Night vision goggle case blamed for deadly cargo plane crash in Afghanistan

U.S. Air Force Staff Sgt. John Rasch, 772nd Expeditionary Airlift Squadron loadmaster, waits for cargo to be loaded onto a U.S. Air Force C-130J Super Hercules Dec. 2, 2012, at Kandahar Airfield, Afghanistan. The 772nd EAS provides tactical airlift, airdrop and aeromedical evacuation, creating an air bridge for personnel, equipment and supplies. Rasch's hometown is Pensacola, Fla. (U.S. Air Force photo/Staff Sgt. Jonathan Snyder)

A night vision goggle case is reportedly to blame for causing the crash of a C-130J cargo plane that killed 14 people in Afghanistan last October.

On October 2, the four-engine transport plane travelled from Bagram Airfield to Jalalabad Airport, where the crew was offloading cargo. While on the runway, the pilot “raised the wing elevators on the rear stabilizer to provide additional overhead clearance for the cargo being unloaded from the rear of the plane.”

The pilot then used the night-vision goggle case to hold the elevators in place, so that he wouldn’t have to manually hold the elevators’ controls, according to the Washington Post.

Because the flight back to Bagram was at night, the goggles were being used and the case was never removed. It was left in front of the cockpit yoke, which is used to steer the plane during flight, CNN reported.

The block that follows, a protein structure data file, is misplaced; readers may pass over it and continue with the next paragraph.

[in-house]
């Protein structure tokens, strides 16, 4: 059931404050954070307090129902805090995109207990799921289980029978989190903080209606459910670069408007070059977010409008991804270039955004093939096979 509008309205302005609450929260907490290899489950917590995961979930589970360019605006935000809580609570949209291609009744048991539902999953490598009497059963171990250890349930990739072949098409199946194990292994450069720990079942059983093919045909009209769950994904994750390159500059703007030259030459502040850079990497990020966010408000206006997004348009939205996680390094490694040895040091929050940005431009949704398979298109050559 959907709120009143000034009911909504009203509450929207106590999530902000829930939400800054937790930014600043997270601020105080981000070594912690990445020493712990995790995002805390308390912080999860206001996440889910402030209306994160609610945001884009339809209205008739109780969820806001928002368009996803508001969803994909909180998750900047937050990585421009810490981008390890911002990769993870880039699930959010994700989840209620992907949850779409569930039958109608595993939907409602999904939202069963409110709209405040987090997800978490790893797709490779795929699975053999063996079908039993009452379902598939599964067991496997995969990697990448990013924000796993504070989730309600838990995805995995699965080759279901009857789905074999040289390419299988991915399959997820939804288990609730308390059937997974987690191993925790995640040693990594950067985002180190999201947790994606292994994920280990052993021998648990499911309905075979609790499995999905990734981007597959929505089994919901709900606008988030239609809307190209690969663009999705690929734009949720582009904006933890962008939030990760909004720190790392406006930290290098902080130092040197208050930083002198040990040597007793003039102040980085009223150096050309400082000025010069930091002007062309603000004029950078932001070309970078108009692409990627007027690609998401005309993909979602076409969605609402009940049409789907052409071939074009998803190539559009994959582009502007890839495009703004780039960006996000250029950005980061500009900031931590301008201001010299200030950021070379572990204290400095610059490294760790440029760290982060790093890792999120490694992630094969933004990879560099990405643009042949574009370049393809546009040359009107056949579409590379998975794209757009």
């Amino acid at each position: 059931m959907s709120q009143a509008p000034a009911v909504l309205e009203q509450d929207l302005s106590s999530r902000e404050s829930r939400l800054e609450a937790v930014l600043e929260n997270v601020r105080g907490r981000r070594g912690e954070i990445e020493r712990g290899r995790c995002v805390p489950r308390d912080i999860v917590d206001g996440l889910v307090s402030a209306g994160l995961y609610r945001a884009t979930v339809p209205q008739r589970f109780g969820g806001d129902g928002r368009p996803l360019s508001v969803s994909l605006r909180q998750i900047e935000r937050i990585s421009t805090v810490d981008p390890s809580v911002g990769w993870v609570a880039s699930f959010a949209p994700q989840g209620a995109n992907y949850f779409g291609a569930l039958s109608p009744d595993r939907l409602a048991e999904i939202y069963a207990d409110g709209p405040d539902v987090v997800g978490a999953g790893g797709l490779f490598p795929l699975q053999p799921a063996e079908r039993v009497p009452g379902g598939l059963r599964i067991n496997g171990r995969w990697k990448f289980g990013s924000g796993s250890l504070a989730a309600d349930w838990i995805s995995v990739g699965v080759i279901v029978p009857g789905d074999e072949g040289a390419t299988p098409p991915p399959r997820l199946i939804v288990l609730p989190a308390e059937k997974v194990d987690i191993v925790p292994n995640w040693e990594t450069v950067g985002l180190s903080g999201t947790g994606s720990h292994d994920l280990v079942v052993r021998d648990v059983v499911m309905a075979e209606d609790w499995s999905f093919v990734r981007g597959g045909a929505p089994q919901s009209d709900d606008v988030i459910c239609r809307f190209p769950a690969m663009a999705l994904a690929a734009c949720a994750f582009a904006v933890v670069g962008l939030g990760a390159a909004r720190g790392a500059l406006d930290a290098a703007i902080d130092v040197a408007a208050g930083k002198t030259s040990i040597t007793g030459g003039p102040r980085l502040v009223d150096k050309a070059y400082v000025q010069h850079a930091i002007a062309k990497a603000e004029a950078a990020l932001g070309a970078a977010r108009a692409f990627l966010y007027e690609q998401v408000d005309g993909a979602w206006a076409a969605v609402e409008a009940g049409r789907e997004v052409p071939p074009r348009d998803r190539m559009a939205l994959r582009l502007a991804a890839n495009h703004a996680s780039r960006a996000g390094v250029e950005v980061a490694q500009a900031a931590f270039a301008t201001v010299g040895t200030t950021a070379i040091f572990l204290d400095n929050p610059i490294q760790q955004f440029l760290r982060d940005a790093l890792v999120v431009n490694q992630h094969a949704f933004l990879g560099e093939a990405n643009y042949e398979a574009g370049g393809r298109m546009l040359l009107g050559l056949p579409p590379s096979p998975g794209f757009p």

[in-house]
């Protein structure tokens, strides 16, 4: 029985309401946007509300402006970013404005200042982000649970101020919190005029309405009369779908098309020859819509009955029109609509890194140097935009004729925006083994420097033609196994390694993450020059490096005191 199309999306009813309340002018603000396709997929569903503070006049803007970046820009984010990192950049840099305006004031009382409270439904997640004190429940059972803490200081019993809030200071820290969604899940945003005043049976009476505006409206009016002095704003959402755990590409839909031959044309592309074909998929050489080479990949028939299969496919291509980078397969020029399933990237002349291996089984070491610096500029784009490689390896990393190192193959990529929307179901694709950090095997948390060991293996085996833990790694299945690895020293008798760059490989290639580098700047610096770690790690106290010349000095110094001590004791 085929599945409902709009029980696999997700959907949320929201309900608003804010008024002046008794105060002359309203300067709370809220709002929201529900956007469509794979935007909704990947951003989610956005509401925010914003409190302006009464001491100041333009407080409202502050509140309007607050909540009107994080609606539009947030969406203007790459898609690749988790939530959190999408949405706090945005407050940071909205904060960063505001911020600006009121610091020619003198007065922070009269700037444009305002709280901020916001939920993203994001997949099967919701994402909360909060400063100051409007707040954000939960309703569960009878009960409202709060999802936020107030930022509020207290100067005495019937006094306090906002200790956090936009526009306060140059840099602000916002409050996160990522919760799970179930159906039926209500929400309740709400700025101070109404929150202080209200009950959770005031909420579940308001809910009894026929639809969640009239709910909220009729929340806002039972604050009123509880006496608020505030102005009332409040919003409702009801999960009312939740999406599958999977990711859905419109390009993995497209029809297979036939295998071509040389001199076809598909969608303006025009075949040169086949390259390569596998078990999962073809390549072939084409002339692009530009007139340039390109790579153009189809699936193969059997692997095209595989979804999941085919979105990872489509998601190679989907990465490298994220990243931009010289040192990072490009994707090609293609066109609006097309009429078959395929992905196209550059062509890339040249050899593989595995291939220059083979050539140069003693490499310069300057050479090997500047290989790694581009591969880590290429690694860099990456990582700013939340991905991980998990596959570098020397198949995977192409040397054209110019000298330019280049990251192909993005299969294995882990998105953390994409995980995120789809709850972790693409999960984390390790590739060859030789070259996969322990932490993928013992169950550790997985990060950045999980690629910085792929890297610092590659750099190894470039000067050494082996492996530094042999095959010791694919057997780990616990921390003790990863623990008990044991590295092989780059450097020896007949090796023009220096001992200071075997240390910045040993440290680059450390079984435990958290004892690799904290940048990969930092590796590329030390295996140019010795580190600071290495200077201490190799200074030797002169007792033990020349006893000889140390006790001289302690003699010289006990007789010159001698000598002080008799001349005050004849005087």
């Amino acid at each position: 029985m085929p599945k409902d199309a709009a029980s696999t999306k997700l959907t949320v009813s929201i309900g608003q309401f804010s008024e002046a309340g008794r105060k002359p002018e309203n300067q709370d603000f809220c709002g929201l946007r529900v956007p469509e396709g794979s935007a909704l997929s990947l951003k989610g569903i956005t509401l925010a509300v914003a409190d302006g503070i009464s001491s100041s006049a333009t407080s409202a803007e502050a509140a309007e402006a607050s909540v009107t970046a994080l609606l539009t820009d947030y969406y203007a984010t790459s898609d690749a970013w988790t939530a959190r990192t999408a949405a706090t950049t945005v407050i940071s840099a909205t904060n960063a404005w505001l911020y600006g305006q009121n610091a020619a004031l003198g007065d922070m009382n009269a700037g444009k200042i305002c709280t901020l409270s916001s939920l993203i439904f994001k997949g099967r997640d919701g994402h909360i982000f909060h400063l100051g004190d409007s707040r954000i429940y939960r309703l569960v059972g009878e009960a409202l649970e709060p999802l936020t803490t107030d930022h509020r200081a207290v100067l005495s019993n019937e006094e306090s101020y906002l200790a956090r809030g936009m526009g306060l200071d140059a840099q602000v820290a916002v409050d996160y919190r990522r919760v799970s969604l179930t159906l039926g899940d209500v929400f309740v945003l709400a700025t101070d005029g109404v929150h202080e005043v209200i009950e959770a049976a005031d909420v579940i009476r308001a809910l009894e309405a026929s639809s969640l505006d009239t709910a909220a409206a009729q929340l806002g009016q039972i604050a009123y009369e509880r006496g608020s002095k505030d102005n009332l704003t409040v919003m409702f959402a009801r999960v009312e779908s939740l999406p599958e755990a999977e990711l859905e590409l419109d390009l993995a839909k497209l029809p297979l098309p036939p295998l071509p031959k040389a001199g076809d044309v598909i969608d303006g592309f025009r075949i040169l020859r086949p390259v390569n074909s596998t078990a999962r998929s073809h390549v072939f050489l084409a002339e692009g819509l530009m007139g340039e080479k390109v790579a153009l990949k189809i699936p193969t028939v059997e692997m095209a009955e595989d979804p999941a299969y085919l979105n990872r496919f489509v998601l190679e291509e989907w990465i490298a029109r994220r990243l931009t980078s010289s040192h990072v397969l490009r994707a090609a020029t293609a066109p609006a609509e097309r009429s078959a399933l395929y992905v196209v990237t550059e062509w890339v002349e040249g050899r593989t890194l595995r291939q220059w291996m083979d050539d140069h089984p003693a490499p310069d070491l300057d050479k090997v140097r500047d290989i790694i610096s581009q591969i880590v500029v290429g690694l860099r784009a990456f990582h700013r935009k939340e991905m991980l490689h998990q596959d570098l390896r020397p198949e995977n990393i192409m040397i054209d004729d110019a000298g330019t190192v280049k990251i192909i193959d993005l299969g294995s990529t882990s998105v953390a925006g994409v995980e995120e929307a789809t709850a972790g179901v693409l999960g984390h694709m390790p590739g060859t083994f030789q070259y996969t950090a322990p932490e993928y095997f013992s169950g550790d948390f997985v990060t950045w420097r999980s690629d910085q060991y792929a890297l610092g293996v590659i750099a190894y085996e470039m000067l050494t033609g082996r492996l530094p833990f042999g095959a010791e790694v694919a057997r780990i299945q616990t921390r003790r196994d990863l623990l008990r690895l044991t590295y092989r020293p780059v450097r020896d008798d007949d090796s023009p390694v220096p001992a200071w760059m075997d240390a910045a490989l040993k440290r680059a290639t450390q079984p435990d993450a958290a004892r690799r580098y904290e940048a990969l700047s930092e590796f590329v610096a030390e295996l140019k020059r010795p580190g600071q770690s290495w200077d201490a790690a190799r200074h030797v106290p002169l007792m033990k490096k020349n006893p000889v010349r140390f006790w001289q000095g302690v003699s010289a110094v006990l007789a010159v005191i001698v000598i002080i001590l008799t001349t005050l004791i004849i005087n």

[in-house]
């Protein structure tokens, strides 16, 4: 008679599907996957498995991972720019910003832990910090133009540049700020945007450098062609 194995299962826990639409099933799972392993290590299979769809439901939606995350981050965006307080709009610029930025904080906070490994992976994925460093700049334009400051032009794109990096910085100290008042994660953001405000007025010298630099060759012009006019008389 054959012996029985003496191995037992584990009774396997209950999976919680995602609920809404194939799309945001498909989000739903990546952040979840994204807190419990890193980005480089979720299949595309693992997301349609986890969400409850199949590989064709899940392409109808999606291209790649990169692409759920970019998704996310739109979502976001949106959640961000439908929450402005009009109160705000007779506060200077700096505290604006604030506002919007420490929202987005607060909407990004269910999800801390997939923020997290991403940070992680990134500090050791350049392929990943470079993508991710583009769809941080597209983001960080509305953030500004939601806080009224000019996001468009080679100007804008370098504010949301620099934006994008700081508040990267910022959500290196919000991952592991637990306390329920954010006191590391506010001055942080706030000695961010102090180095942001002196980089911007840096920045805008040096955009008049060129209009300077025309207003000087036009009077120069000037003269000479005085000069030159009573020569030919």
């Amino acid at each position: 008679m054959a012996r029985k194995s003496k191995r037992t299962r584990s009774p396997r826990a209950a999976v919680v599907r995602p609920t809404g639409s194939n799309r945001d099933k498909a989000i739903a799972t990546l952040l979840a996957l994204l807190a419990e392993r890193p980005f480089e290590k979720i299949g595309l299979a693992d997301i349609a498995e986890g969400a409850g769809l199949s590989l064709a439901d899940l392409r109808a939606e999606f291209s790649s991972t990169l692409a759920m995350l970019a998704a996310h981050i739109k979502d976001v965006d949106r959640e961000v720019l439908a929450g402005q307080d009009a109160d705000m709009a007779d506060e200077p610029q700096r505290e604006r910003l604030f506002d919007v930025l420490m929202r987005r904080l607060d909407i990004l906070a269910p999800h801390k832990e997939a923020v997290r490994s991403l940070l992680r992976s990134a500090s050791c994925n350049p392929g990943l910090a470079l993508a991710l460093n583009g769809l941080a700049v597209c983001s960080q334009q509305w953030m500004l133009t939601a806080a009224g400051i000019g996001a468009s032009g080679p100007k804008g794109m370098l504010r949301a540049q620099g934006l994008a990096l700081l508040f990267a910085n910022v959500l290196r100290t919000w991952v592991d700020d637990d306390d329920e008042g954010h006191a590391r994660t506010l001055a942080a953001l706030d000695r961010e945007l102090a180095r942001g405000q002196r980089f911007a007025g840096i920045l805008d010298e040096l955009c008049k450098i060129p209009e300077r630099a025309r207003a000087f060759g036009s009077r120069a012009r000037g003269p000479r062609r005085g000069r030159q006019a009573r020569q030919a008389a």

The Air Force investigation revealed that “During the first seconds of takeoff, the plane’s nose started to pitch up too far, so the pilot tried to adjust by moving the yoke forward. But the goggles case blocked the yoke.”

The investigative report released on Friday said the pilot “misidentified the ensuing flight control problem, resulting in improper recovery techniques by both the pilot and the co-pilot. The plane’s nose pitched upward too fast, leading to a stall and a crash.”

The plane crashed 28 seconds after takeoff –killing all 11 people on board –as well as three Afghan guards who were on the ground in a guard tower that was hit.

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Author

  • Michele graduated with a B.S. in Telecommunication from the University of Florida’s College of Journalism and Communications. She has spent numerous years working in the news industry in south Florida, including many positions ranging from being a news writer at WSVN, the Fox affiliate in Miami to being an associate news producer at WPLG-TV, the ABC affiliate in Miami. Michele has also worked in Public Relations and Marketing.

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